prepared by his great aunts during his childhood in
Australia. He would think he had just finished a huge meal
only to discover that that was the hors d'oeuvres. Just as
his great aunts had assumed that because he was a growing
boy he needed to eat to excess, Japanese cooks felt because
he had a big stomach he needed a comparable amount of food
to fill it. Vince's big stomach was more the result of too
much beer drinking than anything else.
The onigiri was succeeded by fried chicken, senbei wrapped
in cheese and seaweed, cold oden, boiled eggs, sashimi,
sushi, pizza, pickle salad. And each course had to be
liberally watered by beer, whisky, nihonshu, wine, umeshu
and shochu. Curried rice, candied seaweed, raw slices of
carrot, onion and capsicum, dried fish, dried squid, cold
yakisoba ... The list would have gone on had Vince not
dropped off to sleep. The sunny morning had turned to grey
and was threatening rain, a wind had sprung up and was
sprinkling sakura petals in Vince's hair.
It was a month after hanami that Vince and Connie were
walking with Nozomi and Osamu along the four kilometre track
that circumnavigates the Kodomo No Kuni park. Osamu suddenly
reached up and pulled a twig off a tree.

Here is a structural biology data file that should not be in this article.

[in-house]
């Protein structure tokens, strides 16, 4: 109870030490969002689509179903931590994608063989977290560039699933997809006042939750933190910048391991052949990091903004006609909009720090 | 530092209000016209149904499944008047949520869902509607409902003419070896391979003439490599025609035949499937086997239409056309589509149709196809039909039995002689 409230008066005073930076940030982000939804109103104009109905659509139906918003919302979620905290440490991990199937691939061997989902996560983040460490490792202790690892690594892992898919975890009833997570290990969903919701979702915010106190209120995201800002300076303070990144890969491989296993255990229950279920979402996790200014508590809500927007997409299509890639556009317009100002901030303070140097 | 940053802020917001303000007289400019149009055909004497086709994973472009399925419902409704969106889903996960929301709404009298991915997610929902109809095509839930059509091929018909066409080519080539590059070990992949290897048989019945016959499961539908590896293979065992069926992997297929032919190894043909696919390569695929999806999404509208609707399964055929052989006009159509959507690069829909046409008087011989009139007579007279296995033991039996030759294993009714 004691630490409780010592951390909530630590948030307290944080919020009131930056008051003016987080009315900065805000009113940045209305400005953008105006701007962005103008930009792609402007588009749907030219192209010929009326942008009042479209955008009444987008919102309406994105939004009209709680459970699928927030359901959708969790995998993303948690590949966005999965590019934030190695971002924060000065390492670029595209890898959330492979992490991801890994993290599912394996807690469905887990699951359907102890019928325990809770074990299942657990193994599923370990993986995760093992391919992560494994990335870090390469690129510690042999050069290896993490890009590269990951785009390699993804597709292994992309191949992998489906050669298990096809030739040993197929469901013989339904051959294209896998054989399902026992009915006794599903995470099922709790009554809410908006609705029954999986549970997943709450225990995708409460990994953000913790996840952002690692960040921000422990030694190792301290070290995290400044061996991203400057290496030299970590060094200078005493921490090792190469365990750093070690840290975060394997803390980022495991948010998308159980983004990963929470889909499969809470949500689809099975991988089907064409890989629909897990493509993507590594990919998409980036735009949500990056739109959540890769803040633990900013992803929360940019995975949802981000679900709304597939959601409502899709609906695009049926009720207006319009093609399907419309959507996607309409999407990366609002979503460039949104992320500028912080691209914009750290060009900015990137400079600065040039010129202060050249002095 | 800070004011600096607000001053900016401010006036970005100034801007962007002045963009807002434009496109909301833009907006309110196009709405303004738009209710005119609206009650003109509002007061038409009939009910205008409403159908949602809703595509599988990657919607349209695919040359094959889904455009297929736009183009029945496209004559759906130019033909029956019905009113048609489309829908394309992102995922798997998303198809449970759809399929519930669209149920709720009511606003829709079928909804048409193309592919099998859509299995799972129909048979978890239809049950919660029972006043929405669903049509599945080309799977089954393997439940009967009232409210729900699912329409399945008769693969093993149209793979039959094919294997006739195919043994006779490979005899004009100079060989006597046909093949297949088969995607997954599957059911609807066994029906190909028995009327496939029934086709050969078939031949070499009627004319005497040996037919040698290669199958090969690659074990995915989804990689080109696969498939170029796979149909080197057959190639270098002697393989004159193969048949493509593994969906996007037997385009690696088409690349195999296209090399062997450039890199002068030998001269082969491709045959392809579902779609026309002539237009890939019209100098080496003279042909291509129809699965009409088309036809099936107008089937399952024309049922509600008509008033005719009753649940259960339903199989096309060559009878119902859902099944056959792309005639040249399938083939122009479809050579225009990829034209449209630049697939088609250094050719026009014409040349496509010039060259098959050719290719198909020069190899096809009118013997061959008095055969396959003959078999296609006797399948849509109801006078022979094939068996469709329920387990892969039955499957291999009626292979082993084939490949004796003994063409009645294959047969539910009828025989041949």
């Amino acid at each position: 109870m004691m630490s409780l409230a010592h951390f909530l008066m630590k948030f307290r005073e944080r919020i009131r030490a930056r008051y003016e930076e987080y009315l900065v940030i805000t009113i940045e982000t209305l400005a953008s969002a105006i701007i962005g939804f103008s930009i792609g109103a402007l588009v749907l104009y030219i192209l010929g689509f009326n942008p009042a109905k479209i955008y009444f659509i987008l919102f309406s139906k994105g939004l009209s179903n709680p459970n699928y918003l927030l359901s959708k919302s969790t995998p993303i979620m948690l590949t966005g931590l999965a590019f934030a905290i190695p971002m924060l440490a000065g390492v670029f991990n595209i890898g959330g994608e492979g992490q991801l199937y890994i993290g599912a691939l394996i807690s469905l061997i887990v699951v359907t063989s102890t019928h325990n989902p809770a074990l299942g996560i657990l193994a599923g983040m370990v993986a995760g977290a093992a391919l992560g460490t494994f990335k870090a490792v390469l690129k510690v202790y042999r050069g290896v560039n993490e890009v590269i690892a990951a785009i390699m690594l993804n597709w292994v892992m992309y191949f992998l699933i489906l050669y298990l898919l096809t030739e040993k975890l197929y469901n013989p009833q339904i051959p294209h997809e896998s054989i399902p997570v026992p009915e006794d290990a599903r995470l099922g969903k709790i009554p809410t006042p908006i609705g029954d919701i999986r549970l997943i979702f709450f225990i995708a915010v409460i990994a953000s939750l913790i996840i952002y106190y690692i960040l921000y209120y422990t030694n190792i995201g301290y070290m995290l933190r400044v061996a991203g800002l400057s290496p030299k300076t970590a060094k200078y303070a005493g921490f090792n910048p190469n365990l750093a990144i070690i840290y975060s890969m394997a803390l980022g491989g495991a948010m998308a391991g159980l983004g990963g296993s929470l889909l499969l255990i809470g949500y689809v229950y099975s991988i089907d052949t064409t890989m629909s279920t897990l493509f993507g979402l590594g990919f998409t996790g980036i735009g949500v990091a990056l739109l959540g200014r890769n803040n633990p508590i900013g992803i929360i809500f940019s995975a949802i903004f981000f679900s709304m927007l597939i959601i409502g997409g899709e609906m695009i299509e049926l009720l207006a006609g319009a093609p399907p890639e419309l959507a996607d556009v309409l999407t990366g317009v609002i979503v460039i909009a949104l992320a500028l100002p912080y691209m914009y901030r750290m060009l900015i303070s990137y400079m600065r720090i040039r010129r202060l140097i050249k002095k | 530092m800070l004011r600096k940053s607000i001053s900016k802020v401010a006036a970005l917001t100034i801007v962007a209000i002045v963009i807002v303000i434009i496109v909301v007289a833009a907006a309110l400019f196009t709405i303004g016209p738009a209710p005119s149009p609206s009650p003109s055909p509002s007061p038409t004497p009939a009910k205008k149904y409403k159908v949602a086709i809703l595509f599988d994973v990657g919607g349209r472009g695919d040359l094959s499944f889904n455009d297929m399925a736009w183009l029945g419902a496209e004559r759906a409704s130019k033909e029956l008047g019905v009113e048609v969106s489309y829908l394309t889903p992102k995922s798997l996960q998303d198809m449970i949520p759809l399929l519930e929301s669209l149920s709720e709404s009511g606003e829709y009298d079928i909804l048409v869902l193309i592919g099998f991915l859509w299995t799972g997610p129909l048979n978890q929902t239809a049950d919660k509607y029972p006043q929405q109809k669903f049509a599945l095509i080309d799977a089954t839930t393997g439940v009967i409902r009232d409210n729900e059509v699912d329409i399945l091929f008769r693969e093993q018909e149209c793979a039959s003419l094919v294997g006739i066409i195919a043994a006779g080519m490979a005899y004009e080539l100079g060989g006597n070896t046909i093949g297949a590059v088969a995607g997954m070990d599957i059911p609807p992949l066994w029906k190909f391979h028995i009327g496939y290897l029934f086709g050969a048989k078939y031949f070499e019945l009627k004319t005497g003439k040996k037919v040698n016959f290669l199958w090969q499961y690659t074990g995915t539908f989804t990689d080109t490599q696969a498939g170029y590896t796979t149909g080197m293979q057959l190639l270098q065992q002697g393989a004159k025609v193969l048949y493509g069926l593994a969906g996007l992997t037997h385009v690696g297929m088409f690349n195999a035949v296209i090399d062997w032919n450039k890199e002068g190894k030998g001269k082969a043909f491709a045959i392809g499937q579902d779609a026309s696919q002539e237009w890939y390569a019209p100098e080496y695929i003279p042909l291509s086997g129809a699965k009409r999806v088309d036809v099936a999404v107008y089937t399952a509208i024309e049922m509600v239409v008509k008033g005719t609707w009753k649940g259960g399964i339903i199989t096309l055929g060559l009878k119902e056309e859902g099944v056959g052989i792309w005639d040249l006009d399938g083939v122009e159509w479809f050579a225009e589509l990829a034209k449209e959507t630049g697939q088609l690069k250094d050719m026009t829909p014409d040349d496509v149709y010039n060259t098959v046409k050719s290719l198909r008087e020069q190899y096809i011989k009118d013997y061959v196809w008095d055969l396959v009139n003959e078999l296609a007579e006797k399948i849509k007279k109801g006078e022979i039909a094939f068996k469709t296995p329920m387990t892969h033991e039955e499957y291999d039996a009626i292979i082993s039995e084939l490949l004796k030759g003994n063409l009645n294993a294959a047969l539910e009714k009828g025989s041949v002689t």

"This is sakura," he explained, "but it's a different
variety to the hanami blossom. It blooms later in the year
and has many petals on a single flower, not just one."
In fact, there were 33 varieties of sakura cherry blossom,
all of which bloomed at different times. He had been told
that the main variety of blossom, or the one most revered by
the Japanese was Someiyoshi. He also discovered that there
were far bigger blossoms. The largest was called Yaezakura.
Vince was later to discover all these facts from a Mr.
Ishibashi at the Children's Botanical Garden in Hodogaya
Ward. If anyone was just right for their job it was Mr.
Ishibashi. He oozed enthusiasm once he started to talk about
anything horticultural. He took Vince and Connie around the
gardens showing them the rose that was named Princess
Michiko after the current empress and the persimmon arbour
with some 80 different species of the 624 varieties of
persimmon that grew in Japan alone.
He bustled them out of the persimmon arbour into the bamboo
grove where he quickly located a genus that had been brought
from Virginia in the United States. This had been the very
species of bamboo, Mr. Ishikawa informed them, that Thomas
Alva Edison had used in the very first light bulb. Vince was